The nearest possibly appropriate school is an independent special school which charges 60k a year!

He has other physical disabilities and complex needs and we are not sure any kind of school would suit him.

I think he needs to do things differently and flexibly but the system doesn't work like that.

Canthisonebeused Sun 15-Sep-13 20:19:23

Special provision that should be

Canthisonebeused Sun 15-Sep-13 20:18:57

I would be carefull being in so much agreement that he should not be in school, what you need to be pushing as far as I can see is that spcialist provision is to be explored. I just fear that your agreement will eventually lead to him coming off role and you agreeing to home ed him, which may not be in his best interest either.

What social provision is there locally?

Inclusionist Sun 15-Sep-13 20:11:40

I haven't read the whole thread (apologies). Has a specialist setting been ruled out?

How close is the nearest specialist setting that would be able to meet his needs?

racetothebottom Sun 15-Sep-13 20:07:36

I should add school has done everything they can. It is not in his interests to be in school and they would not stop him returning if they thought it was. We are in complete consensus that he needs something else.

The LA are failing to educate him by not putting something in place. The TA thing is an attempt to fend off a JR action for this.

If he comes off the roll, he loses all the provision in the statement but it is the LA's fault he remains on the roll as they want provide any education.

racetothebottom Sun 15-Sep-13 20:04:05

Sorry about typos- I'm reduced to working weekends at present so fingers are giving up with two days of solid typing.

racetothebottom Sun 15-Sep-13 20:00:39

Thank you so much for your input.

We tried very hard to keep him in school but it clearly wasn't in his best interests and he was becoming very distressed. So we had two lengthy meetings to consider alternatives and agree something.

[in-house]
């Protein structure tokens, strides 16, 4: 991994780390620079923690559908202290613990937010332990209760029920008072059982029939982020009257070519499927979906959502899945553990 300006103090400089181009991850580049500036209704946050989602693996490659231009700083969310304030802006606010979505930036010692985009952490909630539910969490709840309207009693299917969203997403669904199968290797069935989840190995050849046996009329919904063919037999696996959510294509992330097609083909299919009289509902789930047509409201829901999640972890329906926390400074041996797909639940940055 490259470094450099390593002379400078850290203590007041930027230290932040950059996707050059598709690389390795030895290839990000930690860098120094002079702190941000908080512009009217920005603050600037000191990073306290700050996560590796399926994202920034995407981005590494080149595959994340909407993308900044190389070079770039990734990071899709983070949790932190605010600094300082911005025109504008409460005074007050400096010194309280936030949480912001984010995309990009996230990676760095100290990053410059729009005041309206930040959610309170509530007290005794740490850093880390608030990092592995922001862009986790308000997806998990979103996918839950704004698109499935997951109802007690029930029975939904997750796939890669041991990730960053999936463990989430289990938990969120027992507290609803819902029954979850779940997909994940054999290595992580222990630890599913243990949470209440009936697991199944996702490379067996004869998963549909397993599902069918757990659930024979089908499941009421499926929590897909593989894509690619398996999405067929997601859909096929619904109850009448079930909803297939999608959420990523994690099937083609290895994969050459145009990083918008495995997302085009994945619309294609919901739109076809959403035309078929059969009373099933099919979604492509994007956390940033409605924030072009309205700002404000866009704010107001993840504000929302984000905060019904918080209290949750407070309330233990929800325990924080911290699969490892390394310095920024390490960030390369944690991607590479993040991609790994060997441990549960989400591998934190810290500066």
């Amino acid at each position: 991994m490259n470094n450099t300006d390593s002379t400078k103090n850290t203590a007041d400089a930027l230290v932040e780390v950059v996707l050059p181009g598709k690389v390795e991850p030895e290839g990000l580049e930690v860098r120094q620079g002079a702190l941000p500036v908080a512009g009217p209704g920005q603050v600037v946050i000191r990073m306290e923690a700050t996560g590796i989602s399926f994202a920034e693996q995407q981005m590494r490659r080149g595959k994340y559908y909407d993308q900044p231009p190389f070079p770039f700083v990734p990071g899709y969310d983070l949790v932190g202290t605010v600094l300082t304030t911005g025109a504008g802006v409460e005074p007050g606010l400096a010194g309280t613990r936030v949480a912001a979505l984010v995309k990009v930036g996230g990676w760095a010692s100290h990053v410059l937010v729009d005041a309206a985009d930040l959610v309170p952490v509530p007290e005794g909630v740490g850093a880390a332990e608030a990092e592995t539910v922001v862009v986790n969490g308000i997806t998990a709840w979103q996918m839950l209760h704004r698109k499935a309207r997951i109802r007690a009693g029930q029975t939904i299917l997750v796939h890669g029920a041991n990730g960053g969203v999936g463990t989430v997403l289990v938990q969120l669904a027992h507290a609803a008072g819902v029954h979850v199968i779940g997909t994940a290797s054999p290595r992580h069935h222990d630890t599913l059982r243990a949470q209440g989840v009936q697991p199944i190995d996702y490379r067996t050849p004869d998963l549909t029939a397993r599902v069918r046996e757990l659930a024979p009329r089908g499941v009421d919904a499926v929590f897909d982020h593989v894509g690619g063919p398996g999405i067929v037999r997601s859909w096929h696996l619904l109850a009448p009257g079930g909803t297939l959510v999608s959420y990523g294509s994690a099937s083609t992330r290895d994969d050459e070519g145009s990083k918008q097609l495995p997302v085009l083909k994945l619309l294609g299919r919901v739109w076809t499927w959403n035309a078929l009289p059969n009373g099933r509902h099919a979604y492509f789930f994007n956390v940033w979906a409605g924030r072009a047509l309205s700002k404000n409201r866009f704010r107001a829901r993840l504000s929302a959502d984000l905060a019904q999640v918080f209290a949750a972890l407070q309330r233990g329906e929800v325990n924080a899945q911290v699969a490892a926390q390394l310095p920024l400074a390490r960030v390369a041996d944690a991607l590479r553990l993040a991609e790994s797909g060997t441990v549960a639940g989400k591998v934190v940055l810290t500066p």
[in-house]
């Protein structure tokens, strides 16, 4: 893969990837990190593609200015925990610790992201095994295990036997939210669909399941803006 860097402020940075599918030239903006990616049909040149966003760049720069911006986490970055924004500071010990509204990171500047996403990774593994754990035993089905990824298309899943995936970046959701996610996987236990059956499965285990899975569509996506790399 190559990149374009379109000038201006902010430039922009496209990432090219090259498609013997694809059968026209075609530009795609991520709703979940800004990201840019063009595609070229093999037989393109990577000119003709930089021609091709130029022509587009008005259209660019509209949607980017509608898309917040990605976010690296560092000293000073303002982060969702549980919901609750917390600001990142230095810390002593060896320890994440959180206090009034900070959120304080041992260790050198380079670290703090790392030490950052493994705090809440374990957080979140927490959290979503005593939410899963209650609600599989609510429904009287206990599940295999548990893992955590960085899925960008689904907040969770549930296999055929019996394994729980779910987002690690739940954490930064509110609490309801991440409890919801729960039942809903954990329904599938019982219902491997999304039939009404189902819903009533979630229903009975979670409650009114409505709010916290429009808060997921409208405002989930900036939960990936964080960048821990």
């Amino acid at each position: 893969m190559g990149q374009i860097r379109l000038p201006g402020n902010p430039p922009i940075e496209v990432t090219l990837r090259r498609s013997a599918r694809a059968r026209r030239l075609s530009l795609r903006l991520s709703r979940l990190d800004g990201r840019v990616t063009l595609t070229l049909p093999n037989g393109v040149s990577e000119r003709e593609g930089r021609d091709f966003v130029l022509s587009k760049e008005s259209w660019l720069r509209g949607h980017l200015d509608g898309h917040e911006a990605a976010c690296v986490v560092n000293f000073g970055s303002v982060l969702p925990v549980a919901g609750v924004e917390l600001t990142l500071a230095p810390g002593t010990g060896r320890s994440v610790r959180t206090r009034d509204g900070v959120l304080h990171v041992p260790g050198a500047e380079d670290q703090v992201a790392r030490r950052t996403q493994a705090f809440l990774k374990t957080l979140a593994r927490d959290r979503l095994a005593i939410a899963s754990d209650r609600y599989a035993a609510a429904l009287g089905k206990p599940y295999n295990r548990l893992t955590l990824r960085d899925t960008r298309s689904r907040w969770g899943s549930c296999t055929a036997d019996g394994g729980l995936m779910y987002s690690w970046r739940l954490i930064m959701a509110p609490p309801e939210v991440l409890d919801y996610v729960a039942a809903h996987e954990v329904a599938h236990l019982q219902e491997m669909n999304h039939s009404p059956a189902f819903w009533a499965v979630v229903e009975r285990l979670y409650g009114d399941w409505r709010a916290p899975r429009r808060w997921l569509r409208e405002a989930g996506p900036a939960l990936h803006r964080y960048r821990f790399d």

The problem is that it then went to the so-called 'SEN Panel' who just ignored teverything and said effectively - we are considerinf reintegration and want more assessments and an interim arrangement until they are obtained under which he is educated by a TA.

My son has loads of people invpolevd with him and has been assessed and tested to within an inch of his life.

Further, all those involved, including us, absolutely believe that that reintegration would be against his best interests and damaging to him mental health.

LA don't care, they are playing for time - every month's delay in sorting out a package, is a month of costs saved.

So they would rather force a vulnerable child through loads of unnecessary assessments and threaten reintegration against everyone's clear advice (including the EP) than sort this out.

mrz Sun 15-Sep-13 19:35:37

I'm still unsure about the status of the situation .. the OPs says it is a joint agreement but as there is nothing in place for her son and she has employed a tutor it seems unlikely that anything has been officially agreed with the LEA hence dragging feet and reluctance. It's unlikely a school or LEA would use their budget to employ a tutor in my experience.

Canthisonebeused Sun 15-Sep-13 19:22:20

So does the LA have to have the final say in weather it's a TA or tutor though, if a tutor is cheaper can the a the school not employ a tutor, or are the LA suggesting just send an dieting TA, therefore no extra costs?

mrz Sun 15-Sep-13 19:16:44

The school is responsible for paying the TA as long as the OPs child is on roll

Canthisonebeused Sun 15-Sep-13 18:59:38

From my point of view race, but that is just a point of view and think you having a barrister involved is right. But my point of view and my understanding of the law is that what is happening is not exactly lawfull.